Register Forgot login?

© 2002-2024
Encyclopaedia Metallum

Privacy Policy

Evilfeast > Wintermoon Enchantment > Reviews
Evilfeast - Wintermoon Enchantment

Classically contained black metal - 85%

we hope you die, November 10th, 2021

Poland’s Evilfeast are in many respects a quintessential solo black metal act. Prolific, minimal, atmospheric, all hallmarks associated with the fabled solo ambient black metal acts that sprung up in the US around the turn of the century. But Evilfeast are not a purely ambient outing, although his works offer plenty of atmosphere to spare. Their fourth outing, 2011’s ‘Wintermoon Enchantment’ follows on from previous works in that it is a lengthy installment of the part ethereal/part grim colourings of black metal, expanding on some areas from previous material whilst diminishing others.

I’m usually pretty unforgiving of albums that ask for more than an hour of my time. It’s either an indication of lax quality control or unwarranted hubris. Rare is the artistic mind that can pull it off, far rarer than the current number of releases reaching these lengths in any case. But there’s something about ‘Wintermoon Enchantment’ that almost gives it a free pass. Evilfeast are not trying to structure a bold and complex or indeed overbaked conceptual vision. This is instead a rather smooth blend of abrasive and atmospheric variants of black metal specifically crafted for the listener to get lost in. The pieces themselves, whilst not lacking in naked musical talking points, are cloaked behind a veil of atmosphere and mood that makes any actual melodic progression almost incidental to the whole.

Aesthetically this comes across as a more streamlined ‘Dark Medieval Times’, with elements of Sombres Forets and even early Midnight Odyssey in places. But Evilfeast keep the momentum marching forwards even if it’s not done in the most obvious way. A harsh guitar tone working through riffs that are equal parts menacing and spiritually cathartic are accompanied by swirling synth lines that seem to emanate from the heavens themselves. They work in unison to create an immersive fog of noise that is both soothing in its fantastical qualities yet fraught with all the unknown terrors of the natural world.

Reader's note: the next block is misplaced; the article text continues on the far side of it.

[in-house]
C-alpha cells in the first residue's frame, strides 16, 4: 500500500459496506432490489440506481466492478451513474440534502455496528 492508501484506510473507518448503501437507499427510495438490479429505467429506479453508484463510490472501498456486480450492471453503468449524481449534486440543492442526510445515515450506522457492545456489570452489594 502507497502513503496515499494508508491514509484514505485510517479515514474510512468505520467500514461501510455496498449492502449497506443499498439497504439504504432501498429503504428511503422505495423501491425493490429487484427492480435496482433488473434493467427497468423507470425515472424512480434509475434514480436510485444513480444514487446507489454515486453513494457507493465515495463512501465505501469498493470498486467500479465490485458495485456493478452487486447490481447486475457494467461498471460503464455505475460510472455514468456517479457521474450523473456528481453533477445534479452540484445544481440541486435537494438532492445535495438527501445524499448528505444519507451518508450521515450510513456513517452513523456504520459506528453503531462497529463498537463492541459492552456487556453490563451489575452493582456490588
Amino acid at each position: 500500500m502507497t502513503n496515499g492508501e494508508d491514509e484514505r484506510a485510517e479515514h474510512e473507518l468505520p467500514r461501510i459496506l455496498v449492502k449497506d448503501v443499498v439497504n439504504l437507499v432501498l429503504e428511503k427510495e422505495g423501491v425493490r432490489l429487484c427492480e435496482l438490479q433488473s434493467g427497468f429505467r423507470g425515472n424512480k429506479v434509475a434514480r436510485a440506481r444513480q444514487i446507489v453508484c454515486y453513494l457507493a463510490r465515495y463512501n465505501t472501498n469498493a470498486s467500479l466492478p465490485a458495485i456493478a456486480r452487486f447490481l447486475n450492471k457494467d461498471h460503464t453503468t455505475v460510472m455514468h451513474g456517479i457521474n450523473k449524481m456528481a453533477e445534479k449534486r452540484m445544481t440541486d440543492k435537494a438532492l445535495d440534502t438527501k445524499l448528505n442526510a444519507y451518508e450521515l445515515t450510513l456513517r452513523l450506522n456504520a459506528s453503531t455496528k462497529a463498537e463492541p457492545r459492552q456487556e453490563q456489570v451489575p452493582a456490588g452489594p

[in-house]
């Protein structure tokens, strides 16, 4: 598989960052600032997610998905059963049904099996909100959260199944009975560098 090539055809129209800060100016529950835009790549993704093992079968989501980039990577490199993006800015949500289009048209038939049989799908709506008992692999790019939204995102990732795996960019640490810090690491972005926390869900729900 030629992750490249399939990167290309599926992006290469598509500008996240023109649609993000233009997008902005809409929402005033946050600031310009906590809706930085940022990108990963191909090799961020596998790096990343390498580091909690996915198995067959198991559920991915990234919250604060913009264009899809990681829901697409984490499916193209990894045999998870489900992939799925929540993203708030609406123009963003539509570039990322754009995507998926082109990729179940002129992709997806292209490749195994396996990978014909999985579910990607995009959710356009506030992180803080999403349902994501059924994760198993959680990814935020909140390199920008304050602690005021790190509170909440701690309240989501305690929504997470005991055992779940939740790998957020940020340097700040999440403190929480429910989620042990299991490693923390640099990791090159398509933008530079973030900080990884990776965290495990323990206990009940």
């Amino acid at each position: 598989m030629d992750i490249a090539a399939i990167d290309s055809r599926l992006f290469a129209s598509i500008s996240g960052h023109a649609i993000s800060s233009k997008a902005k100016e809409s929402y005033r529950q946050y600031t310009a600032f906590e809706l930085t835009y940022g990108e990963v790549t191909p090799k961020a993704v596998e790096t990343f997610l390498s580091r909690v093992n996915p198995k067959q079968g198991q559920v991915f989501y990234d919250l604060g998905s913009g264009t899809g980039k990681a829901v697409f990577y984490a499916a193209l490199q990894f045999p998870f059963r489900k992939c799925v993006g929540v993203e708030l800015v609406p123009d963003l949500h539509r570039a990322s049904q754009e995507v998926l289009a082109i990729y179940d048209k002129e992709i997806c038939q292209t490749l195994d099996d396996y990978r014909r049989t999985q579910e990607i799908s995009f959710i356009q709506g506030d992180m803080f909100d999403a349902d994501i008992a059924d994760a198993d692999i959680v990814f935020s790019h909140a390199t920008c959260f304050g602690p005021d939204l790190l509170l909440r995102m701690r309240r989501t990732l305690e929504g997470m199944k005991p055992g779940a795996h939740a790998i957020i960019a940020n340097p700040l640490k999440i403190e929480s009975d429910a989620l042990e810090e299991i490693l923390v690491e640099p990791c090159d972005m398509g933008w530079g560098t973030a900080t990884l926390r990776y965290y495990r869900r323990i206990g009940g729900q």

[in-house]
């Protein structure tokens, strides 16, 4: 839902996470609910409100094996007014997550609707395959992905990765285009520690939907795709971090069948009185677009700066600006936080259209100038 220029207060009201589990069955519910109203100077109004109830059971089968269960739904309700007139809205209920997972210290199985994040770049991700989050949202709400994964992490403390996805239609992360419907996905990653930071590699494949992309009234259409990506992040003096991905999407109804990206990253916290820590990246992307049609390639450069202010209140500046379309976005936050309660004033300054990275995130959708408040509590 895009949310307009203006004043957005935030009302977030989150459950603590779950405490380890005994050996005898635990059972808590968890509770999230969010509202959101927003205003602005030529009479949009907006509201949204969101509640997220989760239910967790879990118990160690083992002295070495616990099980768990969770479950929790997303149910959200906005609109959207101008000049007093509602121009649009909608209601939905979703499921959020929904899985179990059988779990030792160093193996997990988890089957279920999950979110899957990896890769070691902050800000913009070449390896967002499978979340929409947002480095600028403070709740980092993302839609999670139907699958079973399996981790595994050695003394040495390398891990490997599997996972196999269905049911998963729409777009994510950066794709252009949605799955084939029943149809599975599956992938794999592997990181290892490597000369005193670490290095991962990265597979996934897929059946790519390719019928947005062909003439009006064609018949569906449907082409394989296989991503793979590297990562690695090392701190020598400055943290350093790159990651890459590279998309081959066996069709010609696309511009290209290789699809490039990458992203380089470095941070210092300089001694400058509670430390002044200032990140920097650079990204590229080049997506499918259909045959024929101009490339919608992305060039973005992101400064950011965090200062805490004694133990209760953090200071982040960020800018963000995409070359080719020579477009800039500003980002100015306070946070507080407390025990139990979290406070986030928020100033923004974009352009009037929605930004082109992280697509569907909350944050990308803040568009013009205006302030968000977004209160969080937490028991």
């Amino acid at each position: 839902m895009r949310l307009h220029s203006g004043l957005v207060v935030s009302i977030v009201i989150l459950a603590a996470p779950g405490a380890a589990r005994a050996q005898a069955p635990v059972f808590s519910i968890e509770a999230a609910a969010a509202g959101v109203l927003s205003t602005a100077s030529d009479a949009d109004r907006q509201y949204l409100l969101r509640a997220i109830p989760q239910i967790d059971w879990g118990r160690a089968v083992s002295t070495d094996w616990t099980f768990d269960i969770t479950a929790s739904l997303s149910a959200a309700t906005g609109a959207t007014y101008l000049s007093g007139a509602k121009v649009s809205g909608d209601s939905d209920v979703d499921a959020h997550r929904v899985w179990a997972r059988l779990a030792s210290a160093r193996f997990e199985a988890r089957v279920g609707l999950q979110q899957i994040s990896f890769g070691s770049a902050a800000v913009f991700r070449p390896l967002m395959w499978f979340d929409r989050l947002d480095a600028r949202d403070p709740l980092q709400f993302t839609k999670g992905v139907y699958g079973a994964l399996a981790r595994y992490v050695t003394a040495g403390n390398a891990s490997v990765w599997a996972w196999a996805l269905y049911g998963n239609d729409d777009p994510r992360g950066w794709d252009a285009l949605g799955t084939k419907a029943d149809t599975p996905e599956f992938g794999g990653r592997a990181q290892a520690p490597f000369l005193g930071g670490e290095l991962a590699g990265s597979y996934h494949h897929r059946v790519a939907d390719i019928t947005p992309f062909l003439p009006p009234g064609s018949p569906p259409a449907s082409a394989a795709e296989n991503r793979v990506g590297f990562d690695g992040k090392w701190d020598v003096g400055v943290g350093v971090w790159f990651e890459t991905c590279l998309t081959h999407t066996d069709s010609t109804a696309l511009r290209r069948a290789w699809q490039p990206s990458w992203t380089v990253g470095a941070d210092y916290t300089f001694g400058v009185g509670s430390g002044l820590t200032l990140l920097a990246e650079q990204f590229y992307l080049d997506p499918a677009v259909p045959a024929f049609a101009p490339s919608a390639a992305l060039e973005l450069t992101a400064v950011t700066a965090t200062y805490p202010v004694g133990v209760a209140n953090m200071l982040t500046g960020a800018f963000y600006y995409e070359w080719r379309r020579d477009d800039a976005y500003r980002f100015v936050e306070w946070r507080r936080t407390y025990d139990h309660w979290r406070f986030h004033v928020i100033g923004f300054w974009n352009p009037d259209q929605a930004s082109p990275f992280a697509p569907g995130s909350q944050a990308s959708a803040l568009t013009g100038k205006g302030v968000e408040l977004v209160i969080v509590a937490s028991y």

Drums, rather fittingly, keep things minimal. They swirl between blast-beats and basic punk rhythms, following the rhythmic dictates of each piece rather than leading them. Their sound is muffled somewhat, allowing them to fulfil their role as a framing diverse, important but tangential to the overall feel of this music. The same could be said of the vocals which follow a fairly standard black metal style, humanising the cacophonous walls of euphoric static that greet the ear, giving us a welcome narration despite their inherently aggressive undertones. This album represents a culmination of very specific impetuses within black metal, for that reason it would be a mistake to write it off as pure derivation, it is rather the reaffirmation of one classically contained notion of what black metal is or should be.

‘Wintermoon Enchantment’ by contrast opts for a more reflective approach. The presentation may be more classically “evil” in all the obvious ways, but its approach to invoking the terrors of the outdoors takes on a more spiritual and mystical quality, reverence soaked in mystery.

Originally published at Hate Meditations

Eerie Frozen Masterpiece - 97%

Kritiske, July 16th, 2014

It's safe to say that GrimSpirit knows exactly what he's doing. Whether it's creating beautiful, entrancing atmospheres or showcasing his simple, yet crushing writing, this polish musician has a strong grasp on the ambient/atmospheric black metal sound. While I started my fascination of Evilfeast through the 2013 EP, "Invoking the Ancient", it quickly became evident to me that I'd be blown away by the entire discography of this Polish single member musical endeavor. Evilfeast's unique sound fusing addictively cold black metal with fantastic, ethereal ambient goodness instantly has the ability to mentally transport listeners to a frozen-over mountain forest.